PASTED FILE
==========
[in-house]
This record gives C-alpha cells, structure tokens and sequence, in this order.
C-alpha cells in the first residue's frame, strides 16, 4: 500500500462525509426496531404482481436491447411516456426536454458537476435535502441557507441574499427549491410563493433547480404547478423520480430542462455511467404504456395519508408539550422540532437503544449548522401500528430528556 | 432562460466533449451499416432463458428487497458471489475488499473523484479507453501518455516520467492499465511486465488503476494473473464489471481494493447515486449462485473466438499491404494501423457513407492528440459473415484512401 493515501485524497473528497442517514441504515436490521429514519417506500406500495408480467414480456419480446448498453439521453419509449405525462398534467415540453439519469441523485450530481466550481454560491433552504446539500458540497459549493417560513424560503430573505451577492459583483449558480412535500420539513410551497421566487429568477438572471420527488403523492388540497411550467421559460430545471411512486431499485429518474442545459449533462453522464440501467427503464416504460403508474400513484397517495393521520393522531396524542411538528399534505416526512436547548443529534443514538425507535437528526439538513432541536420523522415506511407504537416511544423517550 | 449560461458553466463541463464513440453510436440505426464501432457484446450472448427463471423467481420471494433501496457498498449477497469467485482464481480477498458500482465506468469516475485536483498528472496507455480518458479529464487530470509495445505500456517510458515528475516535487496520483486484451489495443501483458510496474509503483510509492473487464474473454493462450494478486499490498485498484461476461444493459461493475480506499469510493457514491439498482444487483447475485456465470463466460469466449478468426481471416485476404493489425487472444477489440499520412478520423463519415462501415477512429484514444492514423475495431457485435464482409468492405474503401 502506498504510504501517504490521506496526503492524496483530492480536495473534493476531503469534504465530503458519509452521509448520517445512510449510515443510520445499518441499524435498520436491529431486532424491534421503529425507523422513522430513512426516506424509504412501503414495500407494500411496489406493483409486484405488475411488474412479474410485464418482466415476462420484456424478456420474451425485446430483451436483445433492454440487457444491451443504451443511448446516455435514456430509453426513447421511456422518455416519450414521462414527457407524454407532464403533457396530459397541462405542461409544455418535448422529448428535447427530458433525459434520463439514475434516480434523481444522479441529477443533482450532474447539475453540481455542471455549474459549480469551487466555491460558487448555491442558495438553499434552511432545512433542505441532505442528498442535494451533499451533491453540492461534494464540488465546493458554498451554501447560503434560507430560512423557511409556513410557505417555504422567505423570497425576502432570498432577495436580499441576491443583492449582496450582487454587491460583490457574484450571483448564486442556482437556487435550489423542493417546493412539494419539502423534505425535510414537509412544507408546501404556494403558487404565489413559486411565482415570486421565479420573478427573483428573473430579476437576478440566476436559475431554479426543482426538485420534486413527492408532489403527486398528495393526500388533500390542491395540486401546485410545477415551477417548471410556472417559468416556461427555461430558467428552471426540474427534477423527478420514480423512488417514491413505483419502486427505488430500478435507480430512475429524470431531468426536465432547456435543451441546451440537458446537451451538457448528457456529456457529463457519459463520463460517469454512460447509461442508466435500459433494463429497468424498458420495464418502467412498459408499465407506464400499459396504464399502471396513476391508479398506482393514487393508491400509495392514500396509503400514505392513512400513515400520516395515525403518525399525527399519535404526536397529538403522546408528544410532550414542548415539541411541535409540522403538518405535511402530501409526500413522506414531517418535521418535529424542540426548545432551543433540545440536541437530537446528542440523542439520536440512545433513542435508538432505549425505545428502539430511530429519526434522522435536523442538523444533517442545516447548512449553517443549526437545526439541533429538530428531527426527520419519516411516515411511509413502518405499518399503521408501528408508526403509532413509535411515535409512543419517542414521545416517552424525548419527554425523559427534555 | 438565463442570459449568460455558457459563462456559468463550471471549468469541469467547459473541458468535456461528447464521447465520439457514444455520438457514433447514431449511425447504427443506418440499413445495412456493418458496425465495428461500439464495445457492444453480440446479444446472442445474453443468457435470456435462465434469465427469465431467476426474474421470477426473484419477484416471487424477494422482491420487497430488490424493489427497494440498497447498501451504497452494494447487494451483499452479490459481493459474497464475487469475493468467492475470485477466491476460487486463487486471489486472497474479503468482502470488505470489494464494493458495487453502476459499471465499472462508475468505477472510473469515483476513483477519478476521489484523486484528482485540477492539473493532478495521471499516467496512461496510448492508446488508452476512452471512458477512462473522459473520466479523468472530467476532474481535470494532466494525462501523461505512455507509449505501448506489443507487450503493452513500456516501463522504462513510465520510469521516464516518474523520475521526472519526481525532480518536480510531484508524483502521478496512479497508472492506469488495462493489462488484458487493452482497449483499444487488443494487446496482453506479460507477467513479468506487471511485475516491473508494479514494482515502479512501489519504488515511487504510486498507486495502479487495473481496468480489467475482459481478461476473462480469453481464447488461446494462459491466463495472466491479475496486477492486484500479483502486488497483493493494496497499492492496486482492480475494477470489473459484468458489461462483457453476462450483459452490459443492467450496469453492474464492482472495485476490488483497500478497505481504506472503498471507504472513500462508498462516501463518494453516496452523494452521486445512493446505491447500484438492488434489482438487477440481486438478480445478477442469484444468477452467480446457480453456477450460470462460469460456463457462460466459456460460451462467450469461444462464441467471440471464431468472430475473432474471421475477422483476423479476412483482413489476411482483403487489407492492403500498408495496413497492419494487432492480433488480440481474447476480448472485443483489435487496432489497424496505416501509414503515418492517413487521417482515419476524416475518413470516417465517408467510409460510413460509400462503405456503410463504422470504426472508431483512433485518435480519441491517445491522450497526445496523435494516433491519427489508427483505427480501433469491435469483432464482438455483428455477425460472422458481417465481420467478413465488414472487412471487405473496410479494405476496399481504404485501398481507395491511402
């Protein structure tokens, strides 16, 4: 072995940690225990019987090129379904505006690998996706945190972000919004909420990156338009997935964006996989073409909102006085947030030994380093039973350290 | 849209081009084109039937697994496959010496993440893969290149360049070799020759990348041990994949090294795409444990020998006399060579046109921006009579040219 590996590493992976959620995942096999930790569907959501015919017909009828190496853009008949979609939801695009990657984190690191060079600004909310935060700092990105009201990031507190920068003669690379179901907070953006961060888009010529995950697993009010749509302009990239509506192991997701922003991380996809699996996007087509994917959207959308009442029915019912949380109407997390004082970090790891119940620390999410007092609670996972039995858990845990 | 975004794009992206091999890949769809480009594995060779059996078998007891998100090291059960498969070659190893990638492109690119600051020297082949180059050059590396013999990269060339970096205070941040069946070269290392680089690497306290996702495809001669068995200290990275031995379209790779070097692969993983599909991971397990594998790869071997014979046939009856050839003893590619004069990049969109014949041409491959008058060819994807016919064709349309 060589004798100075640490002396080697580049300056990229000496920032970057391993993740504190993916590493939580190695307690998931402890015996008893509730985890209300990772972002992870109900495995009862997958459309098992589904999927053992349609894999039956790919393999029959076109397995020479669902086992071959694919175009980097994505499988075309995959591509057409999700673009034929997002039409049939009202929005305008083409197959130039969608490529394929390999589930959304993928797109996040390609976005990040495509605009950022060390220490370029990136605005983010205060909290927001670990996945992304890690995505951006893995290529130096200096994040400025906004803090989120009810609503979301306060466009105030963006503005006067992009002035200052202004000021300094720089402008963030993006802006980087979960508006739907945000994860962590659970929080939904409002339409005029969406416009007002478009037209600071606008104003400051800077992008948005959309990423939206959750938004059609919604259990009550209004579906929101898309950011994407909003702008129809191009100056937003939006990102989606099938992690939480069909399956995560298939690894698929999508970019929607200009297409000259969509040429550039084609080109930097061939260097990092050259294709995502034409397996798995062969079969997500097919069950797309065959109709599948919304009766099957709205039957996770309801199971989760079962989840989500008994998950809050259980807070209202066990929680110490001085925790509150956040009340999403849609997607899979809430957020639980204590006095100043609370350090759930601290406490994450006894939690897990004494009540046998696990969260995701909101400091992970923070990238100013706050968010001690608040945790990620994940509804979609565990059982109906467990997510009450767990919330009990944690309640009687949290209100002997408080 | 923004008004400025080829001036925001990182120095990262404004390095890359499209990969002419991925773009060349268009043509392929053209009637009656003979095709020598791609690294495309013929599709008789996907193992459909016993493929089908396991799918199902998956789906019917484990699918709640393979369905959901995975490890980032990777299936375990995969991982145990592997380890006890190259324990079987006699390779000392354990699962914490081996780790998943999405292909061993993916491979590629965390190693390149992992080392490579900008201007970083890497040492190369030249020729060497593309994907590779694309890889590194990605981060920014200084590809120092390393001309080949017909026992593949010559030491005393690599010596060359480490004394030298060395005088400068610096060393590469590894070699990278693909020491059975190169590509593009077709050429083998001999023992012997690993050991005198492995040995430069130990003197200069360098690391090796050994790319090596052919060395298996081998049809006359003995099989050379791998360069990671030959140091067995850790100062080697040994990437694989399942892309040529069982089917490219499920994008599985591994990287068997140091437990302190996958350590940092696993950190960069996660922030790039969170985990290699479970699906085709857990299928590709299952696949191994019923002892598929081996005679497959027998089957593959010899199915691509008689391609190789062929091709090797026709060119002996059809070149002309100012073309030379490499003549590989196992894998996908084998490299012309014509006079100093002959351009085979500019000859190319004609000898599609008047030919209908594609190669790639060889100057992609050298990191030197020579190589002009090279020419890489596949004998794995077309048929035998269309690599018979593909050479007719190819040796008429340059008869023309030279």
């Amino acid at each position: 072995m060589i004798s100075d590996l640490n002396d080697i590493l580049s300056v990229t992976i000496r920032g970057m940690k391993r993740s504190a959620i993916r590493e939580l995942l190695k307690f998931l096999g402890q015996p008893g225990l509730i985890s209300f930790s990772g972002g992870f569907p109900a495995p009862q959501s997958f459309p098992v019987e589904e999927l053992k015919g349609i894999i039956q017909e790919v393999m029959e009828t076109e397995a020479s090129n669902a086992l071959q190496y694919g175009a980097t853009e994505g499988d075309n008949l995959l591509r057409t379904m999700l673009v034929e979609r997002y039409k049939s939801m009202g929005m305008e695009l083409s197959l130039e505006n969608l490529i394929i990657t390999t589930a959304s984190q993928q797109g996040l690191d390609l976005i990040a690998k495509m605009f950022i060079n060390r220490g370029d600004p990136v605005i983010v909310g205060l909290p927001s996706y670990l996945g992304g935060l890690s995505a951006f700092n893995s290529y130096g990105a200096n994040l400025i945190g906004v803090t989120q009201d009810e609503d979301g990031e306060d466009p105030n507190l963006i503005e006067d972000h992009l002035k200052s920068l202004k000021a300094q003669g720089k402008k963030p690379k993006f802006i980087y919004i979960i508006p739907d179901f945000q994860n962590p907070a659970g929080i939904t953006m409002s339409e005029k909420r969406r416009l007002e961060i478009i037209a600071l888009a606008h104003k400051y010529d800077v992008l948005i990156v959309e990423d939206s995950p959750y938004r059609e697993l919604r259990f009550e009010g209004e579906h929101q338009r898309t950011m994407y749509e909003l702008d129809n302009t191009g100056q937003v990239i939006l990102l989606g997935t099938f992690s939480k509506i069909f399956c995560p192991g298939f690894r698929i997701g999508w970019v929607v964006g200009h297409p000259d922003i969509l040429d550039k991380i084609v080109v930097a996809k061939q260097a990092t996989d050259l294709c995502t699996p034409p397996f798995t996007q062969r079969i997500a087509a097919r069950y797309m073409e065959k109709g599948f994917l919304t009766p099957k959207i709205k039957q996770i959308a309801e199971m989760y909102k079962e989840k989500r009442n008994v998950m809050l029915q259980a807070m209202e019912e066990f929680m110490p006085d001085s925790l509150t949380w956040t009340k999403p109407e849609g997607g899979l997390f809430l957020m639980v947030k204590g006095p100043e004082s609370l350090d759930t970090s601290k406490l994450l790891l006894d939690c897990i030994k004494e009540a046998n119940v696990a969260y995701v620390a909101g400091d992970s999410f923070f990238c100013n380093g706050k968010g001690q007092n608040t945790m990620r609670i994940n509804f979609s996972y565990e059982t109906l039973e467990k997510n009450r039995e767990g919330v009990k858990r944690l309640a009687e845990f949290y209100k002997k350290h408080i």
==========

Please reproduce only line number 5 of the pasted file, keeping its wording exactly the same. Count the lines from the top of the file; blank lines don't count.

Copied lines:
């Amino acid at each position: 072995m060589i004798s100075d590996l640490n002396d080697i590493l580049s300056v990229t992976i000496r920032g970057m940690k391993r993740s504190a959620i993916r590493e939580l995942l190695k307690f998931l096999g402890q015996p008893g225990l509730i985890s209300f930790s990772g972002g992870f569907p109900a495995p009862q959501s997958f459309p098992v019987e589904e999927l053992k015919g349609i894999i039956q017909e790919v393999m029959e009828t076109e397995a020479s090129n669902a086992l071959q190496y694919g175009a980097t853009e994505g499988d075309n008949l995959l591509r057409t379904m999700l673009v034929e979609r997002y039409k049939s939801m009202g929005m305008e695009l083409s197959l130039e505006n969608l490529i394929i990657t390999t589930a959304s984190q993928q797109g996040l690191d390609l976005i990040a690998k495509m605009f950022i060079n060390r220490g370029d600004p990136v605005i983010v909310g205060l909290p927001s996706y670990l996945g992304g935060l890690s995505a951006f700092n893995s290529y130096g990105a200096n994040l400025i945190g906004v803090t989120q009201d009810e609503d979301g990031e306060d466009p105030n507190l963006i503005e006067d972000h992009l002035k200052s920068l202004k000021a300094q003669g720089k402008k963030p690379k993006f802006i980087y919004i979960i508006p739907d179901f945000q994860n962590p907070a659970g929080i939904t953006m409002s339409e005029k909420r969406r416009l007002e961060i478009i037209a600071l888009a606008h104003k400051y010529d800077v992008l948005i990156v959309e990423d939206s995950p959750y938004r059609e697993l919604r259990f009550e009010g209004e579906h929101q338009r898309t950011m994407y749509e909003l702008d129809n302009t191009g100056q937003v990239i939006l990102l989606g997935t099938f992690s939480k509506i069909f399956c995560p192991g298939f690894r698929i997701g999508w970019v929607v964006g200009h297409p000259d922003i969509l040429d550039k991380i084609v080109v930097a996809k061939q260097a990092t996989d050259l294709c995502t699996p034409p397996f798995t996007q062969r079969i997500a087509a097919r069950y797309m073409e065959k109709g599948f994917l919304t009766p099957k959207i709205k039957q996770i959308a309801e199971m989760y909102k079962e989840k989500r009442n008994v998950m809050l029915q259980a807070m209202e019912e066990f929680m110490p006085d001085s925790l509150t949380w956040t009340k999403p109407e849609g997607g899979l997390f809430l957020m639980v947030k204590g006095p100043e004082s609370l350090d759930t970090s601290k406490l994450l790891l006894d939690c897990i030994k004494e009540a046998n119940v696990a969260y995701v620390a909101g400091d992970s999410f923070f990238c100013n380093g706050k968010g001690q007092n608040t945790m990620r609670i994940n509804f979609s996972y565990e059982t109906l039973e467990k997510n009450r039995e767990g919330v009990k858990r944690l309640a009687e845990f949290y209100k002997k350290h408080i």